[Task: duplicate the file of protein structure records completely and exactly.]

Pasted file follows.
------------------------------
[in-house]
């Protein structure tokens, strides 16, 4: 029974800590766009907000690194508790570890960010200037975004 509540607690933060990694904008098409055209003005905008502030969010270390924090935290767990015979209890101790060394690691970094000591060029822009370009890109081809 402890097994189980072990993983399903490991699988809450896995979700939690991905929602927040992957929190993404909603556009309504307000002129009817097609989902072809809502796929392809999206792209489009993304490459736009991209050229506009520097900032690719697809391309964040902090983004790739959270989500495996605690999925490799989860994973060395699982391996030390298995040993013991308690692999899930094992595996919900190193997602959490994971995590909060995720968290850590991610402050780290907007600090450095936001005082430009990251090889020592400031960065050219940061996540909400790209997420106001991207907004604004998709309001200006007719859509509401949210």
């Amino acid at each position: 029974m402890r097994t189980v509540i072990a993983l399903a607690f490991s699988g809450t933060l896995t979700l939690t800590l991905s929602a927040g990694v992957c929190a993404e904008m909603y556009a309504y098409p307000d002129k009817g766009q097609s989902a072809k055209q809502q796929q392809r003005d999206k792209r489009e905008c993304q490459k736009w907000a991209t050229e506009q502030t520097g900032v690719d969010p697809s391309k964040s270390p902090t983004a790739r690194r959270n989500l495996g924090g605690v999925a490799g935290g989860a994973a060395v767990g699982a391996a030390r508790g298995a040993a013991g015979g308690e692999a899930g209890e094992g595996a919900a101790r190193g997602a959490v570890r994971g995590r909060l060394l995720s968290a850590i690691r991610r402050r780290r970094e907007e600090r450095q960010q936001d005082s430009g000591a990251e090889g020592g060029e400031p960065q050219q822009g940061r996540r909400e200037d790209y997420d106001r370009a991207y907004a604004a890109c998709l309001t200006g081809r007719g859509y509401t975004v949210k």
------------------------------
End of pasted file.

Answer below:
[in-house]
């Protein structure tokens, strides 16, 4: 029974800590766009907000690194508790570890960010200037975004 509540607690933060990694904008098409055209003005905008502030969010270390924090935290767990015979209890101790060394690691970094000591060029822009370009890109081809 402890097994189980072990993983399903490991699988809450896995979700939690991905929602927040992957929190993404909603556009309504307000002129009817097609989902072809809502796929392809999206792209489009993304490459736009991209050229506009520097900032690719697809391309964040902090983004790739959270989500495996605690999925490799989860994973060395699982391996030390298995040993013991308690692999899930094992595996919900190193997602959490994971995590909060995720968290850590991610402050780290907007600090450095936001005082430009990251090889020592400031960065050219940061996540909400790209997420106001991207907004604004998709309001200006007719859509509401949210």
């Amino acid at each position: 029974m402890r097994t189980v509540i072990a993983l399903a607690f490991s699988g809450t933060l896995t979700l939690t800590l991905s929602a927040g990694v992957c929190a993404e904008m909603y556009a309504y098409p307000d002129k009817g766009q097609s989902a072809k055209q809502q796929q392809r003005d999206k792209r489009e905008c993304q490459k736009w907000a991209t050229e506009q502030t520097g900032v690719d969010p697809s391309k964040s270390p902090t983004a790739r690194r959270n989500l495996g924090g605690v999925a490799g935290g989860a994973a060395v767990g699982a391996a030390r508790g298995a040993a013991g015979g308690e692999a899930g209890e094992g595996a919900a101790r190193g997602a959490v570890r994971g995590r909060l060394l995720s968290a850590i690691r991610r402050r780290r970094e907007e600090r450095q960010q936001d005082s430009g000591a990251e090889g020592g060029e400031p960065q050219q822009g940061r996540r909400e200037d790209y997420d106001r370009a991207y907004a604004a890109c998709l309001t200006g081809r007719g859509y509401t975004v949210k």